Know Your Onions gives away the secrets of graphic design. This book is practical and immediate, without being condescending or overly technical. It is like having a graphic design mentor who will help you come up with ideas, develop your concepts, and implement them in a way that is engaging and humorous.
The book is designed like a notebook, with all the authors’ tips and knowledge already inside. However, it also includes blank pages that allow the user to personalize this reference book with specific notes that are relevant to his or her studio, suppliers or clients.
It gives readers the experience and ability that normally comes from years of on-the-job training. All of the essential techniques of graphic design and its digital implementation are covered.
BHCHP is thrilled to have this opportunity for the second year and we are looking for committed runners who are dedicated to furthering BHCHP’s mission.
If you do not have a marathon number for the 2012 Boston Marathon and are interested in running as a member of Team BHCHP or want to learn more, please click here.
Already have a bib for 2012 but still want to be part of a team and help make a difference? Please click here.
Logo design by Michael Pratt Design. Please click here to view more work.
With a personality equal parts easygoing and driven, plus a dash of astute wit, Ian is an ideal creative companion.
A native of picturesque Melton Mowbury in England, Ian has wrought his sense of style, obsession with detail and impeccable work ethics into a photography career that approaches the two-decade mark.
Ian’s skill with the camera and profound knowledge of the equipment and its possibilities make each project sparkle with creative freedom and originality. Not only does Ian create beautiful images – he brings to life a world in which products tell a story and people shine with an inner glow.
Ian’s current studio located in the metro Boston area is the launching base to assignments that have take him to places like Iceland, Italy, France, England, Brazil, Hawaii and throughout the United States. Ian’s unwavering dedication continues to compose celebrated work for print & web based advertising and catalogs.
Please click here to see Ian’s catalog of work.
For over 20 years, Michael Indresano has been meticulously creating award-winning photography in his South Boston studio. Conveniently located and set up to provide full-service production support, the Indresano Studio is a creative workshop that is always comfortable and really, really clean.
Flickermood 2.0, an experimental kinetic type animation by Sebastian Lange, is based on fragments of “Mutability,” an 18th-century poem by the Romantic poet Percy Bysshe Shelley that happens to capture the ephemeral nature of the 21st-century digital environment: nothing endures but change itself. “Flickermood expresses this through pulsing, throbbing, shifting, and repositioning of typography and music, drifting randomly, but always precise and consistent,” says Lange.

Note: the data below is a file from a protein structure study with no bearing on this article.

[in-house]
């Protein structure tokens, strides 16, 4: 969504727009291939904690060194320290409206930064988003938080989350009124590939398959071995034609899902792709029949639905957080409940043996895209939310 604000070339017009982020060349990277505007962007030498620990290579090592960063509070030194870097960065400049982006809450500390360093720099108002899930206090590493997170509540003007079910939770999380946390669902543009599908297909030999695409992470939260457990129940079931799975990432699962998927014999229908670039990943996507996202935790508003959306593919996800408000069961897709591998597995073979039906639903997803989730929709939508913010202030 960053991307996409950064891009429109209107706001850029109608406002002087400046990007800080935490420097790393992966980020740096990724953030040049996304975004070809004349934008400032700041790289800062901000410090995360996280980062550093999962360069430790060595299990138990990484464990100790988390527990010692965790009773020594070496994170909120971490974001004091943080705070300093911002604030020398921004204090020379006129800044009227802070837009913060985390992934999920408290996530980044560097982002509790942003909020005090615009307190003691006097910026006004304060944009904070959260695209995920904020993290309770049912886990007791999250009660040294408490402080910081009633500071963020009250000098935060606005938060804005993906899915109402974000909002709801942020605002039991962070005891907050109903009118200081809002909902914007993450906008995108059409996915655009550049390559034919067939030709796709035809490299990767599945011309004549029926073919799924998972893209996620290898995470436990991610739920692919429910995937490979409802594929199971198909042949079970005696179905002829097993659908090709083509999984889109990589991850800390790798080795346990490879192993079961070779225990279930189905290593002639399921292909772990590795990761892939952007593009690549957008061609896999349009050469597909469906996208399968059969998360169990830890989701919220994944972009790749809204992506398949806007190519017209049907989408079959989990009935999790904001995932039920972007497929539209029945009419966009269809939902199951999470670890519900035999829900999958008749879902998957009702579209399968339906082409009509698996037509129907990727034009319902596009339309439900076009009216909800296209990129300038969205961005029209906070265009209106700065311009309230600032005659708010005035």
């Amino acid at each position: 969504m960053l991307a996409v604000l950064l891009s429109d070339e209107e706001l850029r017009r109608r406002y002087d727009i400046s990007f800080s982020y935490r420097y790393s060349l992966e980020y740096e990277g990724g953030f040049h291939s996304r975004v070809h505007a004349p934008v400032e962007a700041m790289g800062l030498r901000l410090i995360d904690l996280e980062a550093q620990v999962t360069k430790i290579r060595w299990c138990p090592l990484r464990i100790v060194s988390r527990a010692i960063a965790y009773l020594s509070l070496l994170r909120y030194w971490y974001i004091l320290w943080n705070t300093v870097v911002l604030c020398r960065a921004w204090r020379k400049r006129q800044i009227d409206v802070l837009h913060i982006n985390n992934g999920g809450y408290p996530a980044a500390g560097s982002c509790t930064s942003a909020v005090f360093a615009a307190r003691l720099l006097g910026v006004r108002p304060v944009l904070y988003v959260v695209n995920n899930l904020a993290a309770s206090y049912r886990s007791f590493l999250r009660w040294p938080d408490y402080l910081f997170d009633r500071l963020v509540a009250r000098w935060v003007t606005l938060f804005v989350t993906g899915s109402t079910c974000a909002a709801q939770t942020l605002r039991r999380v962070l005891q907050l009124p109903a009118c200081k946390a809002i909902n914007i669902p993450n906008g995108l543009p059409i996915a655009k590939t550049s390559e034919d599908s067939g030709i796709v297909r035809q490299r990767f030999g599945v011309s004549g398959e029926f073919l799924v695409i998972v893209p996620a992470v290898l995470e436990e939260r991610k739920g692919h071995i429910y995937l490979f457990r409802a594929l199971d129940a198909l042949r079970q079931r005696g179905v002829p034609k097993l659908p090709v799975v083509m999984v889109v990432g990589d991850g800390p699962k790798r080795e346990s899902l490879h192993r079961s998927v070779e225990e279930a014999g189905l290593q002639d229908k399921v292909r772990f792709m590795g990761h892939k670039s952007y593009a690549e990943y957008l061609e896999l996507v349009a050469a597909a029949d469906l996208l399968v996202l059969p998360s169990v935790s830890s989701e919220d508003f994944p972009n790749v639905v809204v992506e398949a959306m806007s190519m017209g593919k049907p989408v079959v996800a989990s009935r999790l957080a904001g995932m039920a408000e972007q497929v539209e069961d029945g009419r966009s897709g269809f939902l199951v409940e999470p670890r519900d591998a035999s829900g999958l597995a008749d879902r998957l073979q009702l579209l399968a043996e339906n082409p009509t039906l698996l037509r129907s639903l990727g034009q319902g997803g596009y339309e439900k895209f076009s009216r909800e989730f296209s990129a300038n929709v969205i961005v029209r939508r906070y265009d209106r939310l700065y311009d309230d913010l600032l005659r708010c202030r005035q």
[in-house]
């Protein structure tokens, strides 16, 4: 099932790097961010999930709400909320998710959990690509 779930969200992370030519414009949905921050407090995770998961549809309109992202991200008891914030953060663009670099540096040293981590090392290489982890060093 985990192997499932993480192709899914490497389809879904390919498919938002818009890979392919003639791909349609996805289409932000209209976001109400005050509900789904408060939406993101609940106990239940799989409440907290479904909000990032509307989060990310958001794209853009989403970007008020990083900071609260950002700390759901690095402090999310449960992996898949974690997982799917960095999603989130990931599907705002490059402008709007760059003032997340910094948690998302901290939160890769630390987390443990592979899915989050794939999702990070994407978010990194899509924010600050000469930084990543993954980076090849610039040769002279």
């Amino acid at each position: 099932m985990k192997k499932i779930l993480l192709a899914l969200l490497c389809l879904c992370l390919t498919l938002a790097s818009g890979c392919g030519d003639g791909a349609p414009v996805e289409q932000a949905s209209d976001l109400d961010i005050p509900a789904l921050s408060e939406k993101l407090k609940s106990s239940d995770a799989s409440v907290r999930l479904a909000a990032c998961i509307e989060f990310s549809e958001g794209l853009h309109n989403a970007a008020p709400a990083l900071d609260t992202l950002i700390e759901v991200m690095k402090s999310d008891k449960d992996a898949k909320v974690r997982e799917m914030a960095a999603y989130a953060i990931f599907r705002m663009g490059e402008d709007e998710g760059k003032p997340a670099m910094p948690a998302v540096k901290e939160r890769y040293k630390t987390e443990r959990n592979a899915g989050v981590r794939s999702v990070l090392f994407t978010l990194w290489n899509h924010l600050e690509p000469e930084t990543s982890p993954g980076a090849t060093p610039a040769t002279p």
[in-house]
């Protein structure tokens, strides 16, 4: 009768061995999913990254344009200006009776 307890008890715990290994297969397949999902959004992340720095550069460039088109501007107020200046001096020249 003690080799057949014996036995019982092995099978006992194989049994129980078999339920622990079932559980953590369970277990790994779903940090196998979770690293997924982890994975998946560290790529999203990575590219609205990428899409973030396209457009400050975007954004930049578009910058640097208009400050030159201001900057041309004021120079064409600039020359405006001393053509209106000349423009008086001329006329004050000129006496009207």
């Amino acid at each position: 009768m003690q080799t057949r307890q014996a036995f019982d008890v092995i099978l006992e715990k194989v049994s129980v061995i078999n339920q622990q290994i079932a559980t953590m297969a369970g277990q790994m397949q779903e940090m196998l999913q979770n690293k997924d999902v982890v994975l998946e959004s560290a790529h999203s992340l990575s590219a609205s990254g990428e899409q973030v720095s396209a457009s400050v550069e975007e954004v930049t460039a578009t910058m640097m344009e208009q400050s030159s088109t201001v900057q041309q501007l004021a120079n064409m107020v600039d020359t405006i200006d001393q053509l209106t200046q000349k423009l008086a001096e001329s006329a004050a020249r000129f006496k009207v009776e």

Set to music by the Swedish musician Forss, the spot is fluid, fresh, unpredictable, and goes beyond the usual ways of animated type by using After Effects along with a lot of handmade keyframe animation. “I’m always amazed at how visually interesting some video pieces can be within very simple confines,” says Pinto. “This piece is kinetic and keeps your eyes locked to the screen. It’s a lot of fun with type.” Other viewers agreed. After publishing a 30-second version of the clip in 2007 to wide acclaim, Lange posted version 2.0 to Vimeo in December 2008 and received 40,000 views in just two weeks.
Updates and links to his work are listed below:
Sebastian Lange on Vimeo
Kim Pimmel shot this video by combining everyday soap bubbles with exotic ferrofluid liquid to create an eerie tale, using macro lenses and time lapse techniques. Black ferrofluid and dye race through bubble structures, drawn through by the invisible forces of capillary action and magnetism.
Time-lapse sequences: Nikon D90, Nikkor 60mm macro lens and custom built intervalometer.
Motion-control: Arduino driven scanner platform and mirror rigs
Score: Ableton Live
Kim Pimmel – http://www.kimpimmel.com/
When the Boston agency, MMB wanted to create three new spots for their new Subway Fresh Fit campaign, they turned to Charlex for all the live-action, design and VFX work.
The first spot, That’s a Lot, opens with images of greasy burgers frying on a grill. It then switches to a series of seemingly innocent images: kiddie pools, birdbaths and water coolers. These items-typically filled with water-are instead filled with grease in order to visually illustrate how much grease fast food chains use in a single year. “The concept from the agency was to use strong and graphic images to get this message across, and they asked me to help visually portray the grease in ways that were impactful but not too off-putting,” commented Ryan Dunn, Charlex CD.
“Once we had established the look and behavior of the grease as well as how it was going to be shot, I developed an editorial style that moves between wide and tight shots in order to break up the rhythm and ‘feel’ the vastness instead of just see it,” Dunn added. “I didn’t want to make it about anything except visualizing the statistic in a strong, simply manner. So the shots are all locked off, and any animation besides the opening hose pour was peripheral. A flock of birds in the sky, for instance, or a bubble gurgling through a water cooler filled with grease.” This approach really helped focus the impact of the spot as well as the density of the images that the team later composited together.